Sunday, April 26, 2009
What long haul this was to read. For months I would pick it up and have to put it down simply because I could not get up a head of steam. The book jacket producers get full points for making me feel like I was really missing the hottest thing in Scandanavian mystery if I did not read this immediately. I suppose it was the conceit--that a woman comes out of nowhere and seduces a seasoned police detective by breaking into his house and sitting around in her underwear in the dark--that never really rang true to me. By page 200, when the author finally reveals just what the police detective likes so much about the object of his affection, I could not restrain a snort of disbelief and a sneer of derision. This is male fantasy run amok. Nothing wrong with a little fantasy, but please give us a something to hang our disbelief on.
Saturday, April 18, 2009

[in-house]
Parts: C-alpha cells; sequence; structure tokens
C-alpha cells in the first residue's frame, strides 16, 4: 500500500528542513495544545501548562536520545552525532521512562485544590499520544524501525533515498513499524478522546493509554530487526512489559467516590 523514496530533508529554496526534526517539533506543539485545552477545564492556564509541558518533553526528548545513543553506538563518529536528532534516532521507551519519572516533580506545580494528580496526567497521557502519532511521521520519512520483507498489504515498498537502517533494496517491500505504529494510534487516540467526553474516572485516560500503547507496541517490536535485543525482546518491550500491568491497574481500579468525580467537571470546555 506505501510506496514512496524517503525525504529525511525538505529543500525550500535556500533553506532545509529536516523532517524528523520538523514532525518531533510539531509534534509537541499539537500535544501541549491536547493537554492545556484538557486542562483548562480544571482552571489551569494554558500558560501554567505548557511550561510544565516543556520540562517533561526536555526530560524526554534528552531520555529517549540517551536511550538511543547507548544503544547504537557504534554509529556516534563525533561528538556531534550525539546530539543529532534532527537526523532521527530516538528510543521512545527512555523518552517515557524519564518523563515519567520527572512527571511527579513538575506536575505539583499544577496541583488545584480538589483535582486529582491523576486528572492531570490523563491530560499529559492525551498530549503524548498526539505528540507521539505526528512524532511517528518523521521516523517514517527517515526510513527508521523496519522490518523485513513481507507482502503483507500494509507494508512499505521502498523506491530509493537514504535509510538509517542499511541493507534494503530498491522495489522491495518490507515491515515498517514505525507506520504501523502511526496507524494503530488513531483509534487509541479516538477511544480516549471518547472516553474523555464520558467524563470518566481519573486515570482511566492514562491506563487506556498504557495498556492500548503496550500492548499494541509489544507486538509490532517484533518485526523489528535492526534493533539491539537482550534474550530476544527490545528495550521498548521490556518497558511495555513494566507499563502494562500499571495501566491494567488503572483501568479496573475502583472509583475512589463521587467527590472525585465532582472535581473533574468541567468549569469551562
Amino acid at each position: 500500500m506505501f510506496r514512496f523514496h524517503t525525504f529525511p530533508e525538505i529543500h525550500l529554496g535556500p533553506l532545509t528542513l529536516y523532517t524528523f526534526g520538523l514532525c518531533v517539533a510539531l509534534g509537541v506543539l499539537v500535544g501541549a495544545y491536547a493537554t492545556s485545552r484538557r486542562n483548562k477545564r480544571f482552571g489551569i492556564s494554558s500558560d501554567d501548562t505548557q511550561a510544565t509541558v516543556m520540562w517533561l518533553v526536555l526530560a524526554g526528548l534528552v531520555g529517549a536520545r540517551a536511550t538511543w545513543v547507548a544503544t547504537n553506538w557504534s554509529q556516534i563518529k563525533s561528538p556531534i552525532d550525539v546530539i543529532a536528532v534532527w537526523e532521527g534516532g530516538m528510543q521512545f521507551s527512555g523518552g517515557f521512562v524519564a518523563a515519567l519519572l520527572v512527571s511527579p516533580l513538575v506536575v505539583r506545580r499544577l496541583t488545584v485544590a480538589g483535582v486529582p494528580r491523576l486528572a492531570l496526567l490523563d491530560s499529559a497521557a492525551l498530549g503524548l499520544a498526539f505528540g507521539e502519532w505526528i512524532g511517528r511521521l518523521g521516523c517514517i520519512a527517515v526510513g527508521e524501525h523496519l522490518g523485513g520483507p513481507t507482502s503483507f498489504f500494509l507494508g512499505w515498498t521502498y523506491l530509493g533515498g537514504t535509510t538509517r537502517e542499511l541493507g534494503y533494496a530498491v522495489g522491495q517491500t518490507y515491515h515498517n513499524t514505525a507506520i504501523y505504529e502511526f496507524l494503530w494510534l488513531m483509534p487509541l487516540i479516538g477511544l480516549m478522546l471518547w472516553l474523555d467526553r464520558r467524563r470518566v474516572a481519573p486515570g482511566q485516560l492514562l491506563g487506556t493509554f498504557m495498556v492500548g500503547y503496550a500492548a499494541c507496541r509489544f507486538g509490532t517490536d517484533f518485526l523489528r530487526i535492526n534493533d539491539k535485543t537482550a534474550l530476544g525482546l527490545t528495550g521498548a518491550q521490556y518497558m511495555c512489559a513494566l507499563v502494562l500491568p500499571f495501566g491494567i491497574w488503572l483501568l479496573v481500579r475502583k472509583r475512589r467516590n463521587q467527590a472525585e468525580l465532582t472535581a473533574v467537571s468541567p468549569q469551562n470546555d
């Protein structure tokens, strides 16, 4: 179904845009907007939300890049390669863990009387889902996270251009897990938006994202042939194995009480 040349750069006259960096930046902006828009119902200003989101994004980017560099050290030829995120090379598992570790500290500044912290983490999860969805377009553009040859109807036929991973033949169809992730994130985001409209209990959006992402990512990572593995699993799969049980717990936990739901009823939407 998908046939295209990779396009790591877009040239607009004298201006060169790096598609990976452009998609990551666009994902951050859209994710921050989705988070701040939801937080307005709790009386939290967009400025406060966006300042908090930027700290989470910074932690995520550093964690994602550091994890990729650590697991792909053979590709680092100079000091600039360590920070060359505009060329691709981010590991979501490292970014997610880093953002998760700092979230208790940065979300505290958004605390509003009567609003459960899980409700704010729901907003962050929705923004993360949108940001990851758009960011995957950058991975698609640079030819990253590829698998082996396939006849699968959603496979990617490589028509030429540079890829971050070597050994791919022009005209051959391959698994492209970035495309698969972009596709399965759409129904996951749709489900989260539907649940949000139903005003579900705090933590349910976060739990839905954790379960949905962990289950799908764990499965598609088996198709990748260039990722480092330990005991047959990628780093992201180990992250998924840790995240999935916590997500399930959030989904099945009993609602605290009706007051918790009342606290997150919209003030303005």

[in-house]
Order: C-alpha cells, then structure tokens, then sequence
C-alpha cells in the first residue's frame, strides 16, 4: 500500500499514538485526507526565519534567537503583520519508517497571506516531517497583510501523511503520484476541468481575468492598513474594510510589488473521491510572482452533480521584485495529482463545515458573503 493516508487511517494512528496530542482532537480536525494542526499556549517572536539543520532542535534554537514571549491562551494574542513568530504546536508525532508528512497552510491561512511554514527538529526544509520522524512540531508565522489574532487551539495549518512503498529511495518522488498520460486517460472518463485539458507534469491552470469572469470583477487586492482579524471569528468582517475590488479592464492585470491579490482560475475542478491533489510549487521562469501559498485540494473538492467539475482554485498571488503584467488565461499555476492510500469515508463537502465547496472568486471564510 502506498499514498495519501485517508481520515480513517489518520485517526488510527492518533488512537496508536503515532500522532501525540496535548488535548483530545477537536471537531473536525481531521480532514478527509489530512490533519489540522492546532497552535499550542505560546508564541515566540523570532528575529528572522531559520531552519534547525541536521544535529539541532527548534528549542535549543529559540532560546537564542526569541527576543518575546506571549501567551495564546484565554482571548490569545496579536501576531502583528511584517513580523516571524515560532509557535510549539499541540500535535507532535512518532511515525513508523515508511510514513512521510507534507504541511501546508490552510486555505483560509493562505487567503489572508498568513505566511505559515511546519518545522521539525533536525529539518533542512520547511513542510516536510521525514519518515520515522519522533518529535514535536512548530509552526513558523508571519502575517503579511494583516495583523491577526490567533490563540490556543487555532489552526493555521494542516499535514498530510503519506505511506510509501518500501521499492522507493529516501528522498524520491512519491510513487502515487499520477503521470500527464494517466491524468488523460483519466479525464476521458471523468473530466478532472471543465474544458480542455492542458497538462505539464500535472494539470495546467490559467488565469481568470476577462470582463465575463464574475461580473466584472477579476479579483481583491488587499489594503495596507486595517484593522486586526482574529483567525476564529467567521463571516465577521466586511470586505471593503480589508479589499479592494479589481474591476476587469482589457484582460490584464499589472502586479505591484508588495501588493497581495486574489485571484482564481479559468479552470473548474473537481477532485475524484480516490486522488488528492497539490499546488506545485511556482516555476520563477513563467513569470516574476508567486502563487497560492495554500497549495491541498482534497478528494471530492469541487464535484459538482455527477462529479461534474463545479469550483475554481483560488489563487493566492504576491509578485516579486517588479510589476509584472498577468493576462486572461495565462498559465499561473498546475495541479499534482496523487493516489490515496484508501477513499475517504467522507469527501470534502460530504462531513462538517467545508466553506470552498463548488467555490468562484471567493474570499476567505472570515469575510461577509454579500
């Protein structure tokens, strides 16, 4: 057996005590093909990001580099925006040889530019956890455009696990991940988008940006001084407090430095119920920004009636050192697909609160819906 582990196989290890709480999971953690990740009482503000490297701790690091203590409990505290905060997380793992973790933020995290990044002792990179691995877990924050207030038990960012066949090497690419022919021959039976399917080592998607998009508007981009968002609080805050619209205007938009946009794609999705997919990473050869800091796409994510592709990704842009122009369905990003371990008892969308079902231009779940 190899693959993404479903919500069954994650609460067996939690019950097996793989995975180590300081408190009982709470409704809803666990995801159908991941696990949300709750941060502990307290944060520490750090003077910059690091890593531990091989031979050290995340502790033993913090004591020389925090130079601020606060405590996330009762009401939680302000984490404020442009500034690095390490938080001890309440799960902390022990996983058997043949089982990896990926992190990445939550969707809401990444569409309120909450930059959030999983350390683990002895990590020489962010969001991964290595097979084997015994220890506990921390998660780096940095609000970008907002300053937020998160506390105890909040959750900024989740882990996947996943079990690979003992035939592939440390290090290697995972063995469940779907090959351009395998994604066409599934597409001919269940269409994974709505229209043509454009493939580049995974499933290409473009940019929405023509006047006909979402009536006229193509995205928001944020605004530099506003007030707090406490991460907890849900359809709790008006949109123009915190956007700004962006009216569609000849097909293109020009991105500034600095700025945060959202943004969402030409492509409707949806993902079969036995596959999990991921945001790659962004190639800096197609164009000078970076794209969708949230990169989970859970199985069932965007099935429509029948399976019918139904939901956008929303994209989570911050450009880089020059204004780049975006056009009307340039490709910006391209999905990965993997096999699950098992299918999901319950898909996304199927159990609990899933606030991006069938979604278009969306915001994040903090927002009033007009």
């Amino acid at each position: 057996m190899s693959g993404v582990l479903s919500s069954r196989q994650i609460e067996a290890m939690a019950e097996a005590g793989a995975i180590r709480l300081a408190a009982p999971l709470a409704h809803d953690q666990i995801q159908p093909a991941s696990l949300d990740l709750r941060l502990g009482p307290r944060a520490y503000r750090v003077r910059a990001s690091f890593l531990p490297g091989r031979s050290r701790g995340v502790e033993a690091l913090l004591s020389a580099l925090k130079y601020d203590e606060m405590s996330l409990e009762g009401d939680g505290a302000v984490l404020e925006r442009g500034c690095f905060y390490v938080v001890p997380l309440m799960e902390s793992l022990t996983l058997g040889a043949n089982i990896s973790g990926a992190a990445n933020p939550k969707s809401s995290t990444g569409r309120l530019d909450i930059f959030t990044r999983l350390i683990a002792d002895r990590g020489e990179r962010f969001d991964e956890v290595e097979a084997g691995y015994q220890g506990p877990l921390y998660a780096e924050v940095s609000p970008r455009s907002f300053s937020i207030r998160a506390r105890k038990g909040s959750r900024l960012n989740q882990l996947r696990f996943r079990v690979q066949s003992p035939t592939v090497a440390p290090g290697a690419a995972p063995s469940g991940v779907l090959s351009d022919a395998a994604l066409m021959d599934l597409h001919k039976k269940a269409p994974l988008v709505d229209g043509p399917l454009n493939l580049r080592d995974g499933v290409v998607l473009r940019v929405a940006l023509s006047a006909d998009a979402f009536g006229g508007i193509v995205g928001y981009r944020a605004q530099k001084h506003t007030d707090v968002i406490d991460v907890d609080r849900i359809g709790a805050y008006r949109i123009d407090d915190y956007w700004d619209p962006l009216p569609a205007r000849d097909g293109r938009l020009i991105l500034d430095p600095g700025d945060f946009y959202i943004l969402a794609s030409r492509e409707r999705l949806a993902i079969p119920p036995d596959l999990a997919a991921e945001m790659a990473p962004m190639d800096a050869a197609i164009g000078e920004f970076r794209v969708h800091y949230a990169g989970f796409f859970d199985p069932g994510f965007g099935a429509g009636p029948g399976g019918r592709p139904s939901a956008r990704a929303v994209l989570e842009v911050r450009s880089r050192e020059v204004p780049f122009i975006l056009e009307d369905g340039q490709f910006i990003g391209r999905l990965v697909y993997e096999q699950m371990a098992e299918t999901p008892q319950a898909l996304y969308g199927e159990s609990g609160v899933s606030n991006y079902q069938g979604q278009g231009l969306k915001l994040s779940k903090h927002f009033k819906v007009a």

What a great read. For really the first time I understood the fascination with the phrase 'armchair traveller.' In other circumstances, I always thought it was somewhat absurd to think that reading about a thing was as fun as doing it. In this case, it was a lot more fun to read about it than to do it. Pit vipers, swarms of biting insects, interminable wet, death by maggots...and in all of it, a frustrating mystery. At its heart, this is a story of the search for a magnificent civilization in the heart of the Amazon, with vast earthworks paralleled only by great cities on the European continent. This is a book to make you think about what man is: his determination, his understanding, his folly, his ego, and how some of us have these things in greater measure than others.